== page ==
Volume. XXI, No. 12
Sunday, 17 September 2006

From the pastors heart: The Son of God and Qumran materials

The name of Jesus Christ has gained some popularity unwittingly in recent times.  It is not because of the growth of biblical Christianity, but because of the increase of interest in spiritual matters in general among people.  This generation is overall very spiritual, and we can find lots of spiritual talks, writings, shows, films, and seminars around us.  Postmodernism and multi-culturalism have given momentum to people to have their own gods/goddesses, and religions have become consumer-friendly.  People do not have to learn about what to believe because there is no absolute truth, God, or religion.  It is up to the people which gods or goddesses to choose.  They may even choose to worship themselves.  In this age of religious multiplicity, the name of Jesus has received unwanted attention in recent decades through films like “The Last Temptation of Christ,” or through Broadway shows like “Jesus Christ Superstar.”  His name is once again the number one talk among people through the Da Vinci Code.  The Thomas Gospel, the Gospel of Mary or Judas became popular readings, and the uncritical minds accept them as alternative truths to the Bible.  People talk about Jesus’ marriage to Mary Magdalene and their secret children.  They talk about holy blood through the genealogy of Jesus and Magdalene, et cetera.  Some Jewish writings portray Jesus as an illegitimate son of Mary and a magician.  Is there any objective evidence that Jesus is fully divine-human and that He is the messiah prophesied in the Old Testament?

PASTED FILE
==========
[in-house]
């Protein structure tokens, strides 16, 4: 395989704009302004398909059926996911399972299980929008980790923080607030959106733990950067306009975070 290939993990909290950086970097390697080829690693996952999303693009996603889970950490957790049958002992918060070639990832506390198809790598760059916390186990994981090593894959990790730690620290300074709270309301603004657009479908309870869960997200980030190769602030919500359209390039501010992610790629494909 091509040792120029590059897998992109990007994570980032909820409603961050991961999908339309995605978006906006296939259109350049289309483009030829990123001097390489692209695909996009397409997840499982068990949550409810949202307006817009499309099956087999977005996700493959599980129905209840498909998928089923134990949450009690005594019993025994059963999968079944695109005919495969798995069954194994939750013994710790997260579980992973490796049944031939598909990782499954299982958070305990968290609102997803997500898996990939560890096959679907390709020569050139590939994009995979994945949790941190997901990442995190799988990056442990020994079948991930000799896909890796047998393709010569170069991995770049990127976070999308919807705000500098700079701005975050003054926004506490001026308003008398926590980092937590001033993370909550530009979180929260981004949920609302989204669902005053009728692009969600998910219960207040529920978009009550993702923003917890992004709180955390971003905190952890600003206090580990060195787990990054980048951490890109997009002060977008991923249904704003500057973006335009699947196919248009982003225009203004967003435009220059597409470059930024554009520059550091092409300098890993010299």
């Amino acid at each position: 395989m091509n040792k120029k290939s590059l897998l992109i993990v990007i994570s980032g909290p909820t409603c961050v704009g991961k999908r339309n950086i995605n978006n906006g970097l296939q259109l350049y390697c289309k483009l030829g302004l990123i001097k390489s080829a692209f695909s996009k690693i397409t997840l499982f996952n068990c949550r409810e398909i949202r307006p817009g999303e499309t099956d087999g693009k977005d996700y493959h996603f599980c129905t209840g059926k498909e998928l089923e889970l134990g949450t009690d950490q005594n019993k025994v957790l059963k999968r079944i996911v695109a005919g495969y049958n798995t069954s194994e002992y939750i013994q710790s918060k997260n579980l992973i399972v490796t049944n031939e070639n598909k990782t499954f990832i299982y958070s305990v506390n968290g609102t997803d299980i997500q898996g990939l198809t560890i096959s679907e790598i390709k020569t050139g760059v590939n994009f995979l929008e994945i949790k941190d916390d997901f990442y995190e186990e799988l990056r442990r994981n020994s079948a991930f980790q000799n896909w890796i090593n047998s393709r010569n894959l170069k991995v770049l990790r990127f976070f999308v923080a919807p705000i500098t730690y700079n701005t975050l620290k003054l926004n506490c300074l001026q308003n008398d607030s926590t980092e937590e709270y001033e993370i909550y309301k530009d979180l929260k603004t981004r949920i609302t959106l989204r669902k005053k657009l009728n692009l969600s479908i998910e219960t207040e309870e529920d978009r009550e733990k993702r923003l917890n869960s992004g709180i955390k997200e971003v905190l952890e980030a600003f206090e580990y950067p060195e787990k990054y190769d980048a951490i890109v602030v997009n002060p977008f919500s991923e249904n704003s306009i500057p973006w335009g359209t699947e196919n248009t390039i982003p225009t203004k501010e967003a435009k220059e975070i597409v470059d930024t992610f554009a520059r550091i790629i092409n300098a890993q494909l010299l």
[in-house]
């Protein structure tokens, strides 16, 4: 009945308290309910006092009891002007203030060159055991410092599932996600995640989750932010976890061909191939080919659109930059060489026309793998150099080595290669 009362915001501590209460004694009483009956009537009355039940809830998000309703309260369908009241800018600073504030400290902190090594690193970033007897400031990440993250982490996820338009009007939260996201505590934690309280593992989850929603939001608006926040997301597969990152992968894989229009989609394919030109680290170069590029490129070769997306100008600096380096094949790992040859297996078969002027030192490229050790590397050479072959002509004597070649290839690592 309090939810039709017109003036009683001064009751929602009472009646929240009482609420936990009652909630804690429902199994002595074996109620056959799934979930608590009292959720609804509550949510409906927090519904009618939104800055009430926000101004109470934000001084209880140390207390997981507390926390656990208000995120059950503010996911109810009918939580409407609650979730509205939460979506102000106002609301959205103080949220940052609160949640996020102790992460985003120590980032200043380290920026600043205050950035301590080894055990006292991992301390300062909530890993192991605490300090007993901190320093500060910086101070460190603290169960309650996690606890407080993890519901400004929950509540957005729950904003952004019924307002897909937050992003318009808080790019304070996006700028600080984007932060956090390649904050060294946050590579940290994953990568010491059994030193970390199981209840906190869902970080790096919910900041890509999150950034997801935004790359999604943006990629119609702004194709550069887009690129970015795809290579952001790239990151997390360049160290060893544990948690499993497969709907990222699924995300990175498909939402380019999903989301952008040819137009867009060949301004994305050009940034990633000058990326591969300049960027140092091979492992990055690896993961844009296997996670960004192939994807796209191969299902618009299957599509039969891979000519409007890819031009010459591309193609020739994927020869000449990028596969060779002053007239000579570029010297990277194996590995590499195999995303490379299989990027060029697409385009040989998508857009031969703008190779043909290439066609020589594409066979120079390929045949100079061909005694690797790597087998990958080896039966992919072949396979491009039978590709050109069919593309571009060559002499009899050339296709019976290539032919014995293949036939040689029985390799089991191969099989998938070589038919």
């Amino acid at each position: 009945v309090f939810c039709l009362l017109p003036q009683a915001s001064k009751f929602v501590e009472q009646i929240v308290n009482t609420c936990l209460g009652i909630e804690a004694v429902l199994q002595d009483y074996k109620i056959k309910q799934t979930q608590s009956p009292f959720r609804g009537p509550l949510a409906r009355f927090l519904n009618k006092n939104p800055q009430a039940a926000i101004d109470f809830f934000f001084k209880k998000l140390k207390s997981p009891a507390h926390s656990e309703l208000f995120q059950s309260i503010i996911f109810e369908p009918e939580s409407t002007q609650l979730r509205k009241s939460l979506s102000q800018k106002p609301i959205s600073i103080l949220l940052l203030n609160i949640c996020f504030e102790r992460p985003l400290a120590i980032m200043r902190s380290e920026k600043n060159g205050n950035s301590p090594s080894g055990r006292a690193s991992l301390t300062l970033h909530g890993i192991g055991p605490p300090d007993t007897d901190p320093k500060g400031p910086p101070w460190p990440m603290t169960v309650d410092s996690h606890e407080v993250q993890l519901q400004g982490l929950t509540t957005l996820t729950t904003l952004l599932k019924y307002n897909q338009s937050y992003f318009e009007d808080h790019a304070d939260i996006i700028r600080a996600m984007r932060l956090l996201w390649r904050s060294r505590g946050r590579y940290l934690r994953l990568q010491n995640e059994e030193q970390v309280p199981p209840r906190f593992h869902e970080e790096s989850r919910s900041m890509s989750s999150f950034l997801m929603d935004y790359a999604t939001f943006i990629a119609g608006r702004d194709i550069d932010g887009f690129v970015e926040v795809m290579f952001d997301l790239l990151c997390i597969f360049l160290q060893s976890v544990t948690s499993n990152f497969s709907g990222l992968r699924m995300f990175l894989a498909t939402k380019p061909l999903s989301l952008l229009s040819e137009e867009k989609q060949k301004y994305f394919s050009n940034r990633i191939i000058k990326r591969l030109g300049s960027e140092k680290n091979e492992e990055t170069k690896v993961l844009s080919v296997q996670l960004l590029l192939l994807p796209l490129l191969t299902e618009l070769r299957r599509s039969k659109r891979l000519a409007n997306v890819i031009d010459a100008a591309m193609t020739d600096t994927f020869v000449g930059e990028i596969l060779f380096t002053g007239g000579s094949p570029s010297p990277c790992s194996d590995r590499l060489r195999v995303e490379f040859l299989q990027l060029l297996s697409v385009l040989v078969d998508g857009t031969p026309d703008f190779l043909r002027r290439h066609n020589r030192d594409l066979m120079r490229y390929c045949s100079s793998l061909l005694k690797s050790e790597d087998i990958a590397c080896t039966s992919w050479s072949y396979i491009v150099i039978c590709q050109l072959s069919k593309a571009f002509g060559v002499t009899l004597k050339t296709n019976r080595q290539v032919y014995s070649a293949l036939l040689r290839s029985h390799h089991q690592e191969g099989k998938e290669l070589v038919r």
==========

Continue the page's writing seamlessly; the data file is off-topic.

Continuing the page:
I met a Jewish seminarian who was an orthodox Jew in the plane flying to Israel a few years ago.  He was a young man, very devoted to his faith.  During the flight, while I was reading a book, he was praying by moving his body back and forth on his seat.  He was carefully examining his kosher food when his meal was served.  Out of curiosity, I asked him about his knowledge about Jesus.  With a bit of hesitancy, he said that Jesus was a blasphemer.  According to him, Jesus was not the messiah.  Such Jewish understanding is not uncommon.  In fact, if a man claims Jesus to be his personal Savior, he will be easily excluded from Jewish fellowship.  The Jews’ unbelief of Jesus as their messiah relies on two sources: (1) their interpretation of the Old Testament, and (2) the teachings of rabbinical writings.  Both sources can be refuted if we can find the Jewish view of Messiah before the time of Jesus Christ.  If pre-Christian era Jewish understanding of Messiah is the same as that of Christians’, then we may safely say that the Jews must recognize their faults and repent of their unbelief.  There are reasons why I say such presupposition boldly.  One, it is because the Jews rely on the rabbinical writings to refute Christian teachings of Jesus Christ.  However, their arguments may not be sustainable because of two reasons: (1) The Jewish literature used by the Jews are the products of post-Christianity.  For example, the Babylonian Talmud is from about 500 AD, and the Midrash literature from about 300 AD (Gleason L. Archer, Jr., A Survey of Old Testament Introduction, rev. The Moody Bible Institute, 1985, 63).  Midrash is a Hebrew word referring to a method of exegesis of a biblical text.  These post-Christianity Jewish literature have prejudices against Christianity;  (2) Though it is true that Yesu is found in some of those literatures, it is still doubtful that it refers to Jesus always.  Therefore, we cannot use them as credible sources to understand Jesus Christ.